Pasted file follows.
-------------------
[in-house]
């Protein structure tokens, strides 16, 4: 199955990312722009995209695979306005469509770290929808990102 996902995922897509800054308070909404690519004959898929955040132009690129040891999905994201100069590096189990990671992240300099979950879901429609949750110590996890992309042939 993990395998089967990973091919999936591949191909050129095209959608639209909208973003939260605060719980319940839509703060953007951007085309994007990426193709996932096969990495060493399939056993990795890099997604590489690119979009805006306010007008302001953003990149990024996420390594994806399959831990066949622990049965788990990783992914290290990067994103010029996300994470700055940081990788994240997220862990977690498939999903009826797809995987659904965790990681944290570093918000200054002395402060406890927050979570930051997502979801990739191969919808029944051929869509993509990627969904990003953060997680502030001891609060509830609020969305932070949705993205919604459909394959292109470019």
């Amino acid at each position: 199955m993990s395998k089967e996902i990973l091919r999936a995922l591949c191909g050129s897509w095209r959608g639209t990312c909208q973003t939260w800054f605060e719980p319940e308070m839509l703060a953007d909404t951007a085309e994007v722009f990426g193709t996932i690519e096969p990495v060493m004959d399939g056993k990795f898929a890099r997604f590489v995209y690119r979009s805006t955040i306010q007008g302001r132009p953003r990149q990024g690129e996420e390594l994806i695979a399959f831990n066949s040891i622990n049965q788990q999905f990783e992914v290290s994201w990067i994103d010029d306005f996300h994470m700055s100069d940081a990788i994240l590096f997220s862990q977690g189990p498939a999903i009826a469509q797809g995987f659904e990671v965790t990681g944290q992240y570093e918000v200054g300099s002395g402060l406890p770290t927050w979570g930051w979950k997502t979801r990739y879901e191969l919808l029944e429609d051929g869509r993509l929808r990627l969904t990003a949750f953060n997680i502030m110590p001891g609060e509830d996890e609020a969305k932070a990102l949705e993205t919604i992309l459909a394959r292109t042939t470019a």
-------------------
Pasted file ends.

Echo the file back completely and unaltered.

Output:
[in-house]
């Protein structure tokens, strides 16, 4: 199955990312722009995209695979306005469509770290929808990102 996902995922897509800054308070909404690519004959898929955040132009690129040891999905994201100069590096189990990671992240300099979950879901429609949750110590996890992309042939 993990395998089967990973091919999936591949191909050129095209959608639209909208973003939260605060719980319940839509703060953007951007085309994007990426193709996932096969990495060493399939056993990795890099997604590489690119979009805006306010007008302001953003990149990024996420390594994806399959831990066949622990049965788990990783992914290290990067994103010029996300994470700055940081990788994240997220862990977690498939999903009826797809995987659904965790990681944290570093918000200054002395402060406890927050979570930051997502979801990739191969919808029944051929869509993509990627969904990003953060997680502030001891609060509830609020969305932070949705993205919604459909394959292109470019």
């Amino acid at each position: 199955m993990s395998k089967e996902i990973l091919r999936a995922l591949c191909g050129s897509w095209r959608g639209t990312c909208q973003t939260w800054f605060e719980p319940e308070m839509l703060a953007d909404t951007a085309e994007v722009f990426g193709t996932i690519e096969p990495v060493m004959d399939g056993k990795f898929a890099r997604f590489v995209y690119r979009s805006t955040i306010q007008g302001r132009p953003r990149q990024g690129e996420e390594l994806i695979a399959f831990n066949s040891i622990n049965q788990q999905f990783e992914v290290s994201w990067i994103d010029d306005f996300h994470m700055s100069d940081a990788i994240l590096f997220s862990q977690g189990p498939a999903i009826a469509q797809g995987f659904e990671v965790t990681g944290q992240y570093e918000v200054g300099s002395g402060l406890p770290t927050w979570g930051w979950k997502t979801r990739y879901e191969l919808l029944e429609d051929g869509r993509l929808r990627l969904t990003a949750f953060n997680i502030m110590p001891g609060e509830d996890e609020a969305k932070a990102l949705e993205t919604i992309l459909a394959r292109t042939t470019a």